Why we should support Cameron’s commitment to development aid.

Elements of the media (Mail) have the government’s aid budget in their sights (though not all see Telegraph here). Why at a time of reducing government spending should we ring fence International Aid?

The answer is we should do it because it is the right thing to do and, in addition, it is Britain’s national interest. Given the extent of world poverty we can, with relatively small sums of money, make a difference to primary health care, access to clean water, basic education and encouraging sustainable enterprise, which enable people to live with dignity.

There is the argument that encouraging individuals to give to charities who specialise in this is the best way to accomplish these things and the bureaucracy that accompanies Government involvement only dilutes the effectiveness of such programs. All of which is true, but is only part of the issue because there are situations where government support and intervention are able to achieve things that NGO’s and smaller charities are unable to do.

But as part of the G8 summit David Cameron also pointed (sky news here) to why it is in Britain’s national interest and how early support can prevent larger scale problems developing. To which I want to add that it can do us no harm to be a country that keeps to its international commitments.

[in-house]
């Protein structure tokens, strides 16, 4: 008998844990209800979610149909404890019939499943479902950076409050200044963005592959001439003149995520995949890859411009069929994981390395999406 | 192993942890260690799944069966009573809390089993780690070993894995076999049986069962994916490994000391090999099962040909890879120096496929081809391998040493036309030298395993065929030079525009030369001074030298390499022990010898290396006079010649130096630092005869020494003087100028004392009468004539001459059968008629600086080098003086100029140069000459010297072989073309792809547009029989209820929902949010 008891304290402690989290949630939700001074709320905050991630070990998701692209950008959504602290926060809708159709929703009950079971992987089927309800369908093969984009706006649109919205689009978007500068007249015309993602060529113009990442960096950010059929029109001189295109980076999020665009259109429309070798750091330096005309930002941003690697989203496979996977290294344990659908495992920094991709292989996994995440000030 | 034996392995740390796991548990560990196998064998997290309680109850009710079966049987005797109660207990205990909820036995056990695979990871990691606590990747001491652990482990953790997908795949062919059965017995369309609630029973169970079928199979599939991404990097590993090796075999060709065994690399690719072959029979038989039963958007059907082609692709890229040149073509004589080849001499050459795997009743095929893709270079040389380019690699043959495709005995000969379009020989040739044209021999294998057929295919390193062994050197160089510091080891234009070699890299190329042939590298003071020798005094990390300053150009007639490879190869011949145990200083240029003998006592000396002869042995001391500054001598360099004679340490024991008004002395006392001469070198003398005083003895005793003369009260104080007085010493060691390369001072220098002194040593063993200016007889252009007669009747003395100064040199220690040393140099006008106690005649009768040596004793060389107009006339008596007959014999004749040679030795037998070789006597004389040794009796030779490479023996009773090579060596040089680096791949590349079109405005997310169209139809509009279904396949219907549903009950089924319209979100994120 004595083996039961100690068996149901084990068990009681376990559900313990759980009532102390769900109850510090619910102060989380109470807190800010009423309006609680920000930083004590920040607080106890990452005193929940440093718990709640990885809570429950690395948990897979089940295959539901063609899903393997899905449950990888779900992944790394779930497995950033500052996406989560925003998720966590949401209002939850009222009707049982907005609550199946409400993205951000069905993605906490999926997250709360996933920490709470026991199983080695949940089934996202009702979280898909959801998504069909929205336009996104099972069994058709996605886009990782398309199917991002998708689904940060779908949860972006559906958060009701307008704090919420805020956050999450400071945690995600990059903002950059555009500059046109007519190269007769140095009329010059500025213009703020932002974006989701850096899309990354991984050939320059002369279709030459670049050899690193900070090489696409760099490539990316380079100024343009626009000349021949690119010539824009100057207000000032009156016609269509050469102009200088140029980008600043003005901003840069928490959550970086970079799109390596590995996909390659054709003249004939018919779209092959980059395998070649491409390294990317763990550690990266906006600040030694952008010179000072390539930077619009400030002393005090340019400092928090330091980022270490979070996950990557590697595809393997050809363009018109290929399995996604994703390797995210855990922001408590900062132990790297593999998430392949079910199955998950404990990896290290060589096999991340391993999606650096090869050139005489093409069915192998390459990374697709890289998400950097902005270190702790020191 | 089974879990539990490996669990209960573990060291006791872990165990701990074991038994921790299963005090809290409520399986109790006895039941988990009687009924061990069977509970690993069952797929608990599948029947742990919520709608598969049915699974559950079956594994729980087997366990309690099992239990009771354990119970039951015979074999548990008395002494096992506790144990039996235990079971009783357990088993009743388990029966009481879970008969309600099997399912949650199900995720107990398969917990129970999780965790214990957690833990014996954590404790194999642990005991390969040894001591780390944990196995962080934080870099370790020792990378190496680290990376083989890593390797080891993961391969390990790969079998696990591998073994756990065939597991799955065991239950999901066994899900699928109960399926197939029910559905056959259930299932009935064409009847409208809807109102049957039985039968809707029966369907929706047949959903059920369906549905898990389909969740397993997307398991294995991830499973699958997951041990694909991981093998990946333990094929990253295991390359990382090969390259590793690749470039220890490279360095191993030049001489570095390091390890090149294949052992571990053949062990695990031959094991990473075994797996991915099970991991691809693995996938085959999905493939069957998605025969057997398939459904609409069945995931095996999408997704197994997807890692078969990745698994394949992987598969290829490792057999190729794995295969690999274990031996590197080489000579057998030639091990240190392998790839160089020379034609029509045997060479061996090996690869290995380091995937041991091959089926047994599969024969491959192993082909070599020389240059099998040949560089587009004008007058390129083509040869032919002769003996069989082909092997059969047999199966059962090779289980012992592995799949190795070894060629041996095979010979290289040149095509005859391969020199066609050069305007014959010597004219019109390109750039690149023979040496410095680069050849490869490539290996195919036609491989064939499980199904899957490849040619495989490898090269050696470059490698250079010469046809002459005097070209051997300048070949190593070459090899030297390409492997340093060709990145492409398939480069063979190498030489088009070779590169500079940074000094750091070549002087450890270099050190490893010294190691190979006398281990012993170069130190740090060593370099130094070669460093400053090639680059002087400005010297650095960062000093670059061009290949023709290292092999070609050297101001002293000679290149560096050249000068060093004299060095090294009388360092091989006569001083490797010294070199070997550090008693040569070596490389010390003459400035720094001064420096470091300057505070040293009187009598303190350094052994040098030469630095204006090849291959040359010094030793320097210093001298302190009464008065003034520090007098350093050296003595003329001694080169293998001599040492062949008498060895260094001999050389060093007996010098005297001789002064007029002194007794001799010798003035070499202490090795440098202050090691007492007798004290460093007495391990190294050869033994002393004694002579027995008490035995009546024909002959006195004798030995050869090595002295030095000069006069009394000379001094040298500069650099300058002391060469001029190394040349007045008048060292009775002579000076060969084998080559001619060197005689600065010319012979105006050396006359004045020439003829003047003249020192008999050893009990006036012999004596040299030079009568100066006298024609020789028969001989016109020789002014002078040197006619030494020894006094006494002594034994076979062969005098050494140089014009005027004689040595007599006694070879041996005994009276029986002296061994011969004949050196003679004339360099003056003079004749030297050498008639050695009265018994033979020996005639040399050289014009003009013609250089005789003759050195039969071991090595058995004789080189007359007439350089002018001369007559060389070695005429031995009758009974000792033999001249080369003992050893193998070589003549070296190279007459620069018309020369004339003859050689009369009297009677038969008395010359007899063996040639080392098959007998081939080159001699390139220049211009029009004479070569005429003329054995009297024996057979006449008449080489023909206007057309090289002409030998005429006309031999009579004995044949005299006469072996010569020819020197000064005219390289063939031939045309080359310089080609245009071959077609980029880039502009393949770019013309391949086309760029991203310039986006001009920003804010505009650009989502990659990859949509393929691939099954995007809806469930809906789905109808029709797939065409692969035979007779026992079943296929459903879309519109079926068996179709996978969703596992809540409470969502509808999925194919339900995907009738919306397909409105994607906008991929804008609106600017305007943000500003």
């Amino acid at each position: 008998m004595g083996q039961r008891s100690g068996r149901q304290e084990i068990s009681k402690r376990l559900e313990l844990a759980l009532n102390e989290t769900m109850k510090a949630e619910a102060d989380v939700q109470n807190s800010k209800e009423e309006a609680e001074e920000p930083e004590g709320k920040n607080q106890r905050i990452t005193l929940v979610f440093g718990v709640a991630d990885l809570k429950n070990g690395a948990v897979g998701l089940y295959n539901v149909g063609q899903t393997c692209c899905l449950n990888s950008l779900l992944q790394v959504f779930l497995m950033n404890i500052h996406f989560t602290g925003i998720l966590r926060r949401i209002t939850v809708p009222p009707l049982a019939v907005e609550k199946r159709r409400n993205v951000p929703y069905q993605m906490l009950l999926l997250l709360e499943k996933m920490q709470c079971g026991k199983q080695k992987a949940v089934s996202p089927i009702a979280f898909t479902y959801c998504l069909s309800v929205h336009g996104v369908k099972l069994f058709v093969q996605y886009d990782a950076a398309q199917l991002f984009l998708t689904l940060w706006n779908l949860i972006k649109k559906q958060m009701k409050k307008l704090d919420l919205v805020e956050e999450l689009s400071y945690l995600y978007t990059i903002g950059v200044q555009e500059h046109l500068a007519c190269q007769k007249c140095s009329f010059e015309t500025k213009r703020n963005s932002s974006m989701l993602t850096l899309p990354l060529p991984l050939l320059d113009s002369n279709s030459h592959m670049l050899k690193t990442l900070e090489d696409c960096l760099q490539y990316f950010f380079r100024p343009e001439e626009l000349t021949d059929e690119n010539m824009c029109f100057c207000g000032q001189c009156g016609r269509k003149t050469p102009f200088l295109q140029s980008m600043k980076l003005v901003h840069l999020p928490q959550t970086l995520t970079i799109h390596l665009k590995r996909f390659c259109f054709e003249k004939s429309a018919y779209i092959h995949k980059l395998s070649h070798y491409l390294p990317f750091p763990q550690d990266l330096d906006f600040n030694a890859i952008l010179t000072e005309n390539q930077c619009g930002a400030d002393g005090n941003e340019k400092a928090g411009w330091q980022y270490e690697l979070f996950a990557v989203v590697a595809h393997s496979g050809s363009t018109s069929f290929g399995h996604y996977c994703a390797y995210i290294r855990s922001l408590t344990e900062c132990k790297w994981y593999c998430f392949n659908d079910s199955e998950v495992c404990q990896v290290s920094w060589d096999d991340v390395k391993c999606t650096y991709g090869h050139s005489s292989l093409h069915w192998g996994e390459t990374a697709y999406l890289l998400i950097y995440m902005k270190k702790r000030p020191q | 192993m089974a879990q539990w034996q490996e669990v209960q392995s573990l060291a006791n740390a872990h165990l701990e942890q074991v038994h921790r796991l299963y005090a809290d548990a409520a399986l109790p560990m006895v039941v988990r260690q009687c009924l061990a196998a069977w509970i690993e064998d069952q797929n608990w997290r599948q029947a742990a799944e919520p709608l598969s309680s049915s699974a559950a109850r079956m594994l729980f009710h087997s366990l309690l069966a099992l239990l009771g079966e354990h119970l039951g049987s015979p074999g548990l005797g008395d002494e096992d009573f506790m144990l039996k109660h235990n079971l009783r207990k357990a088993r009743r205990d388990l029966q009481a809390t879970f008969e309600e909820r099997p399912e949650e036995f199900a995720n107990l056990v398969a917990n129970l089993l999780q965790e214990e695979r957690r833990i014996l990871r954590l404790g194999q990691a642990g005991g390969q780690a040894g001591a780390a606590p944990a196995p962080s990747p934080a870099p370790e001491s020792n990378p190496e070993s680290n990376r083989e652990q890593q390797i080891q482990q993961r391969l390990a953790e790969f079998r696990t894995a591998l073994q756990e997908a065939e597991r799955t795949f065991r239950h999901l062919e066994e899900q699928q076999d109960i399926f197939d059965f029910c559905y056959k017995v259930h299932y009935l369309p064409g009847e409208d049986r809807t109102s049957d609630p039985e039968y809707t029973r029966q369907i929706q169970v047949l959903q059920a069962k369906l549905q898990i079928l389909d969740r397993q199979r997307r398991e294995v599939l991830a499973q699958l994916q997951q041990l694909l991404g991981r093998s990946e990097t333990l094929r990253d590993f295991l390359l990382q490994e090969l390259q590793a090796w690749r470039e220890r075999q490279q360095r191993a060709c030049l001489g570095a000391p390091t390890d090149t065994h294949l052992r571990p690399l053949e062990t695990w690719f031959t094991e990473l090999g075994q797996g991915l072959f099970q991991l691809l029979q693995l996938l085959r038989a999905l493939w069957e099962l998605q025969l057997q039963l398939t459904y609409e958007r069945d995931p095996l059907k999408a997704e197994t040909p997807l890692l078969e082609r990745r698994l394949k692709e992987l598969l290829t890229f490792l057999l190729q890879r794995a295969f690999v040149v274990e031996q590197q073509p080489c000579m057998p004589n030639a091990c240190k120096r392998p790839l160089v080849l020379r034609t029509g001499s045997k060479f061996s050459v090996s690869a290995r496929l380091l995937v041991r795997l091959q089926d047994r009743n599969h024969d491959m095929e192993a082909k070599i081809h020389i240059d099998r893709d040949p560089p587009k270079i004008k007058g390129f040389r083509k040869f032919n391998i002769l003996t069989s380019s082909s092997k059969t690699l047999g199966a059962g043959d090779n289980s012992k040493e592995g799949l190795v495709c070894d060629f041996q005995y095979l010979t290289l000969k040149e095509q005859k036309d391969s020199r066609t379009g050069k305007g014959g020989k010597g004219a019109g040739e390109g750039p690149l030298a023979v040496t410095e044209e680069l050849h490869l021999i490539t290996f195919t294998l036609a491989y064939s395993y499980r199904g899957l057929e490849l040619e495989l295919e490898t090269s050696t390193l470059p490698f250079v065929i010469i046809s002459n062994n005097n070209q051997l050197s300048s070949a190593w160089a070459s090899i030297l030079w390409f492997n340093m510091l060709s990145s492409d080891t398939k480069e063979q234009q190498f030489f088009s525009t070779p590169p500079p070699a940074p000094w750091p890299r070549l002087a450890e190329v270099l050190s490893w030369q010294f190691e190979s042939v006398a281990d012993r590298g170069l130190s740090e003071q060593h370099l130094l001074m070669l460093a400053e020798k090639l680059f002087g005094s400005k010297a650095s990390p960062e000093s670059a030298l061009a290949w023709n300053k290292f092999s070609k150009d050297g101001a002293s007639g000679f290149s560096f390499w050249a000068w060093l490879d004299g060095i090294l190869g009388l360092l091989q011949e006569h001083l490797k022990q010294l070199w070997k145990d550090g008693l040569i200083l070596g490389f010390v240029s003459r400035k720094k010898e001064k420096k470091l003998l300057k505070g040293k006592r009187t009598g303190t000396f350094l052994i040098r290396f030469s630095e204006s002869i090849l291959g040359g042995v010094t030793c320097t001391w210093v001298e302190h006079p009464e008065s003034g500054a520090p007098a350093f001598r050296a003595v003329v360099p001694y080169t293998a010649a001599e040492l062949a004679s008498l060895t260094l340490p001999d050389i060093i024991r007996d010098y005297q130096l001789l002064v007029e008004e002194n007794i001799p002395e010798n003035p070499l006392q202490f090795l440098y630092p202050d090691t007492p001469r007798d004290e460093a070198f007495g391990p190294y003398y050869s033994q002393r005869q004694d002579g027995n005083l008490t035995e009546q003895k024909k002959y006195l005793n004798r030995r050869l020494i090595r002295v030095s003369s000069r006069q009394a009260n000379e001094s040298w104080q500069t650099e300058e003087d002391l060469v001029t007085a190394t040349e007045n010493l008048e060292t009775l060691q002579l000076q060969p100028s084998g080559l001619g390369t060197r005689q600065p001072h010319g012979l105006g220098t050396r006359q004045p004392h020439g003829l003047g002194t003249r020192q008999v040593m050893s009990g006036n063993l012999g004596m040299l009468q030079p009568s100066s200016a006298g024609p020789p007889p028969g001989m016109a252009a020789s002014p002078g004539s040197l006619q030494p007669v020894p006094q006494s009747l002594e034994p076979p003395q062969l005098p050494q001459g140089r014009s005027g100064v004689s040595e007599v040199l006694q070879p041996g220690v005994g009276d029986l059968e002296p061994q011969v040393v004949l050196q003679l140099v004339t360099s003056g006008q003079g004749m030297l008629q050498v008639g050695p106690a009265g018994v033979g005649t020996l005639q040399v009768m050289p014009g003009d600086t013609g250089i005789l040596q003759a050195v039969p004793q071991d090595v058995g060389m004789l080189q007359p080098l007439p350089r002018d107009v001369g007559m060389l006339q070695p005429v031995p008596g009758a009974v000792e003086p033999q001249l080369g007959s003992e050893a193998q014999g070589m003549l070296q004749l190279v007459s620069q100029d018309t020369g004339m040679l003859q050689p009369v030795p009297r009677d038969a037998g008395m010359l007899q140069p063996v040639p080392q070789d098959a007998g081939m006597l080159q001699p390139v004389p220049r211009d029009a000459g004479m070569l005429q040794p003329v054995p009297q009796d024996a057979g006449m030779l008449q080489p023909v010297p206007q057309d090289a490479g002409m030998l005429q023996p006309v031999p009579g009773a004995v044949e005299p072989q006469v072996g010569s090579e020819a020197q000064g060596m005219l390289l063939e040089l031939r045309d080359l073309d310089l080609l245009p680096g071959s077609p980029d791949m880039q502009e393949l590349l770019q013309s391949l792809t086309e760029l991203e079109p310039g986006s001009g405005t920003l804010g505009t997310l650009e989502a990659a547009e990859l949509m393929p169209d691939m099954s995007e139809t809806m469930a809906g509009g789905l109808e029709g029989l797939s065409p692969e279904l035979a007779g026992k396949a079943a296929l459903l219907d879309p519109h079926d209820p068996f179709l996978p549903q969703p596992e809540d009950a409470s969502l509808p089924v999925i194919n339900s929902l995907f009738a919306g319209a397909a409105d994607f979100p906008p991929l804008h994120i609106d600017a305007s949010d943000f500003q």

Of course the issue is not simply about the size of the budget but how it is spent; ensuring the money is used to directly benefit the poorest people, avoiding long term dependency and facilitating long term development. But these questions shouldn't stop us from seeking to be a country which embodies generosity.

Which brings me to politics. Some Conservative MP’s appear to disagree with this analysis and want to see the aid budget reduced. So, if your local MP is a Conservative contact them and tell them what you think. Alternatively why not contact the Prime Minister (here) and make your views known.


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